The point here isn’t to continue the back-and-forth ridicule and cheap shots, but to give a personal and individual account of what has happened over this course of time–an account that hasn’t been written yet. Nor should anyone try to complete the narrative, because it isn’t gone by damn near, and to those who simply walked away from a social center thinking that was a way to avoid facing their own participation in white supremacy are sadly mistaken. That social center is only a reflection of a scene-wide issue and that’s where the real problem lies. This process has already started and we can not go back in time.
This is what was symbolized by demos during last October 7– Columbus Day weekend, the 11th anniversary of the colonial occupation and aggression against Afghanistan and the 520th year of a genocidal occupation of Turtle Island. It was undeniable by the corporate targets that people chose to attack: financial institutions, war profiteers, the city and the state. More important than the property destruction were points made by rally speakers. There were speakers from Afghanistan and those who prescribe to a “New Afrikan” philosophy. Efforts were made to draw connections and parallels between struggles of the third world and all those who have and are suffering because of colonialism.
A month later, this spirit was seen in the streets of San Francisco with the first incarnation of Bay Area Intifada as a militant force engaged in street actions against colonialism, militarism and displacement by focusing our “smash” on that white supremacist movement called ZIONISM–something our white counterparts have failed to confront many times over. AIPAC aka “The Israel Lobby” and others seem to organize freely and without caution in Bay Area cities. It boggles the mind that this could happen in a region where people claim to be radical, militant and anti-fascist. Between then and now, Bay Area Intifada has obviously morphed and evolved from taking street actions to becoming a clearinghouse for action alerts, radical news and analysis from those on the front lines of struggle–and hopefully, we’ll continue to evolve.
This new energy was also seen again on New Years’ Eve and into 2013, when we stood together at Oscar Grant Plaza to hear pissed- off people of color speak about their experiences with the Prison Industrial Complex and other forms of state repression. A militant unification amongst tendencies was born that night and still remains one of the stronger bonds and successes made. On the flip-side, it was also an evening that exemplified the disconnect between “communities of color” and others, as seen by how clearly inattentive white people were at that gathering.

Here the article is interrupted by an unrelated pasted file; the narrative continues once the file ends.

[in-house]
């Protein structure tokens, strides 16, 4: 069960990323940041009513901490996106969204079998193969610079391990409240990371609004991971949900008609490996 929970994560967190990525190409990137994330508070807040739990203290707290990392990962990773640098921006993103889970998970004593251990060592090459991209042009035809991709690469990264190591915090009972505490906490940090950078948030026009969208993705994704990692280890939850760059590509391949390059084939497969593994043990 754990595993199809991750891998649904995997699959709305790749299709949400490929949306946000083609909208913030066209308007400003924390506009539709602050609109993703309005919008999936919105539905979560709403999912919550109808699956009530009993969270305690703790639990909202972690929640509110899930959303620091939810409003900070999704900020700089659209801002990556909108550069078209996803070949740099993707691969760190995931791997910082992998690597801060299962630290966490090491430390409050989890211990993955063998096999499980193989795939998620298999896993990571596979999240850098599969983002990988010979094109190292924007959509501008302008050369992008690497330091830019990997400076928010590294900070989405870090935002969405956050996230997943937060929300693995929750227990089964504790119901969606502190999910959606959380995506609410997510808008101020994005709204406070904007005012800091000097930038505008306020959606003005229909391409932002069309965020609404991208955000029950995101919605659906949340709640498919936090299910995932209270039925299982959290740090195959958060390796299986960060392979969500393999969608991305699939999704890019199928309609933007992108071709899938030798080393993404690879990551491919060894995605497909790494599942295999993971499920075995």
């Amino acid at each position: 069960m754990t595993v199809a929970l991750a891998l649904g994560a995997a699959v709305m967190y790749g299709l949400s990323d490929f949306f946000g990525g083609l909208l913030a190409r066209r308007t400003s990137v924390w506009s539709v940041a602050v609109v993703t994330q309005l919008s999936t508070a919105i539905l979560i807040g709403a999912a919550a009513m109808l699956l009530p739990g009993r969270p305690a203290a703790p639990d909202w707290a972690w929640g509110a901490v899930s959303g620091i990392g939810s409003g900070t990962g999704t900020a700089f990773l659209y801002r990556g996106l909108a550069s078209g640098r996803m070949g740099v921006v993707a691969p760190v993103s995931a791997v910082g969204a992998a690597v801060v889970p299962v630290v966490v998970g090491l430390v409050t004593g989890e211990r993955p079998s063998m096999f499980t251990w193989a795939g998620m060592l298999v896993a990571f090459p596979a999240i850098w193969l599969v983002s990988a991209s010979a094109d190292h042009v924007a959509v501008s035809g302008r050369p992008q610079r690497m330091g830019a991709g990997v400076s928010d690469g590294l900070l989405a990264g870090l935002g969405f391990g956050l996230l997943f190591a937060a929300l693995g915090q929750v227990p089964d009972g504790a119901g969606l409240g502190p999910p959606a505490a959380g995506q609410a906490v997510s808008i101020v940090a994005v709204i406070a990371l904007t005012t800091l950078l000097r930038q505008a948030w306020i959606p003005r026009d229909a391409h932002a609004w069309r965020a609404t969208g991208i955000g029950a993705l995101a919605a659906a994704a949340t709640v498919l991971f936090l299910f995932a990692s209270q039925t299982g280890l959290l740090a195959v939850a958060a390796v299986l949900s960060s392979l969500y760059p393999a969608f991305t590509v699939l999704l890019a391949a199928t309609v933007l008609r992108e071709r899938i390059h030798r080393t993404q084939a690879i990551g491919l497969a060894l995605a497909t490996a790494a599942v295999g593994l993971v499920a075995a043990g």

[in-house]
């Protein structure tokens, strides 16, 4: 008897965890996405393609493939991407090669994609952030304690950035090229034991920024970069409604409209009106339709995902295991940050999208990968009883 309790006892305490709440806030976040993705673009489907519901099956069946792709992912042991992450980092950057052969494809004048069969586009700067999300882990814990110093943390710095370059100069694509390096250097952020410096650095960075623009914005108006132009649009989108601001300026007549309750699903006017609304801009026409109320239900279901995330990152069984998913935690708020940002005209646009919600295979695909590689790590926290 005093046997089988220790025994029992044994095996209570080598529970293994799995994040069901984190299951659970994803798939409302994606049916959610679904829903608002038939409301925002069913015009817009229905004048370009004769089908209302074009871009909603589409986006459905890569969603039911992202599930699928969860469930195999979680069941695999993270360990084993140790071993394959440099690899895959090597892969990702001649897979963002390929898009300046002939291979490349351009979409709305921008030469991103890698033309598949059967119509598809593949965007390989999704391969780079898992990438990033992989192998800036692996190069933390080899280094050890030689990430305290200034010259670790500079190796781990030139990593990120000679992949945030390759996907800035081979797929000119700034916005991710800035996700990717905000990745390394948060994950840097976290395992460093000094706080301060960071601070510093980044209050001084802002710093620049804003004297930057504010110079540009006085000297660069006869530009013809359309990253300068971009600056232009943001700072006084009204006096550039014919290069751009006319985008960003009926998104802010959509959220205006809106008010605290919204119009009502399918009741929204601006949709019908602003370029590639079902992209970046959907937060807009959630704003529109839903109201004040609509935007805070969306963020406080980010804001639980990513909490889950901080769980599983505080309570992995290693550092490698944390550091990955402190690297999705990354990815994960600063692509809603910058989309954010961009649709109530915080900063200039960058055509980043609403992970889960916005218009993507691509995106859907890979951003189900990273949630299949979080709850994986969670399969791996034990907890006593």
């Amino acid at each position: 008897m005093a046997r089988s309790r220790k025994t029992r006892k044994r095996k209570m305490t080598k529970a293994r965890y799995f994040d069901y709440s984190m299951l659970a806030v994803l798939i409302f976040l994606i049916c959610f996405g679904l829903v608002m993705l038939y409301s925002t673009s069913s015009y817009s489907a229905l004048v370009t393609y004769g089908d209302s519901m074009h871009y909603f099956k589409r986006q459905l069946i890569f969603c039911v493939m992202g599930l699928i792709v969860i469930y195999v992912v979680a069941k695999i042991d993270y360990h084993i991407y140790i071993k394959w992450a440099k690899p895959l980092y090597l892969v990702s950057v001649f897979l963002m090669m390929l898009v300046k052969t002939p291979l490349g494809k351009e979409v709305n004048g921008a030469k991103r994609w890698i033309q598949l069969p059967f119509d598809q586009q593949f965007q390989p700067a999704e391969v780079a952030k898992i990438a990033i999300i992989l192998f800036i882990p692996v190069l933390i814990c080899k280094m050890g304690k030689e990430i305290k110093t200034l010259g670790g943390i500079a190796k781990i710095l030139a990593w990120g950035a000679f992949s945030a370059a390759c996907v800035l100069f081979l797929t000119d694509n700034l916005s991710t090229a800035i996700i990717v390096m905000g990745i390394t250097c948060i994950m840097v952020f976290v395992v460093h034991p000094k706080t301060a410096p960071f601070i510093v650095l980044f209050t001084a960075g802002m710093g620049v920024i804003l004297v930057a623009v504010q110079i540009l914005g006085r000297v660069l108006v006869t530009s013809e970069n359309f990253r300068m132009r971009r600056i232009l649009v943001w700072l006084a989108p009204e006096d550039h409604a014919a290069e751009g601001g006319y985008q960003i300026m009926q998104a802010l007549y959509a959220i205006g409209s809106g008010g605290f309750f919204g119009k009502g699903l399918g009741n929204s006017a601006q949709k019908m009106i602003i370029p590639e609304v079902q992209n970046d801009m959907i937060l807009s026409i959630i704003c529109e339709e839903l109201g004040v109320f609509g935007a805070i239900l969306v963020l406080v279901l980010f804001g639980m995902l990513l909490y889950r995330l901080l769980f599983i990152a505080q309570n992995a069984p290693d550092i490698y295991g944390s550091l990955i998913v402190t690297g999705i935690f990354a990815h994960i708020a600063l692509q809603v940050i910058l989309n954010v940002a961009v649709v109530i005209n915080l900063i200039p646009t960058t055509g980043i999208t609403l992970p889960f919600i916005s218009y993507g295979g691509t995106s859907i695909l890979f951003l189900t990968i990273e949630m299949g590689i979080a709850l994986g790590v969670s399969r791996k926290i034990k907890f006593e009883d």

Regardless, that unification, that joy and love for one another was seen again on May Day when Anarchists/Autonomists of color decided that instead of joining another merely anti-capitalist-oriented event in downtown, we would join our people in the streets of East Oakland to celebrate and connect our struggles. It was a day where Muslim radicals and anarchists came together with queers and trans people of color to blur and break lines–as the beautiful “Burqa Bloc” did. This same multi-tendency formation took the tactic of copwatching to another level– not just by confronting and shaming undercover, intelligence-gathering cops, but by putting these Harami pigs on blast, calling out their names and badge numbers and making a video for all to see that this can be done…
Shortly after that, anarchists/autonomists of color heard exactly what the state was saying when they put Assata Shakur as #1 on the terrorist Most Wanted list and reached out to the ONYX organizing committee, homies in the Bay View and the Black Riders (all of whom participated in some way on NYE) to collectively raise a middle finger to the feds and the state, but also to connect the Assata-targeting to the repression in our own city by welcoming GP or Ghetto Prophet back home from lockdown. This is another bond that will not easily be broken.
We’ve seen many manifestations of this renewed unification: direct actions that went further than window smashings, but rather sought to attack the very functioning of gentrification (neo-colonialism) by making sure that the interior of the gentrifying “KONO” office was fucked up.
(Watch a video of KONO being fucked up here, as posted by “NOT WHITE.”)
We’ve seen what can only be called a straight up take-over of a social center that was entirely too comfortable existing as a disproportionately white environment in an almost entirely black neighborhood [BAI Note: The social center being referred to here was known as “The Holdout”. It is now know as “Qilombo” and run is run as an Arfikan & Indigenous space]. We’ve seen things get very real during the Trayvon Martin uprisings in Oakland when this energy turned on the white bourgeoisie in the gentrified Uptown district for many nights in a row. People got theirs in those nights. Credit cards of the gentry were handed out like playing cards. The drunk gentry with severe white-men complex who tried to intervene were also taken to task, beaten, robbed and tossed to the side. Those who wouldn’t put their cameras away– media included–received similar treatment.
In every single instance, there was collaboration in some degree with white counterparts. What we’ve seen over the past year was never entirely separatist. It certainly made conscious decisions on when and how political and social separatism should be employed and kinks that still needed to be hashed out. But the point remains the same here: white people were a part of the struggle for self-determination this past year and they were a part and did struggle by knowing their place. This is not a mere “white alliance” that sidelines white people as observers who share resources. But these people knew what support meant and why it is so important. They knew that we needed (and continue to need) to determine our own path towards liberation and that they, as white people, should not to try to speak for other people’s struggles, especially when standing right next to a person from those communities. They knew that their support would not be known and they got behind the push for self determination anyway.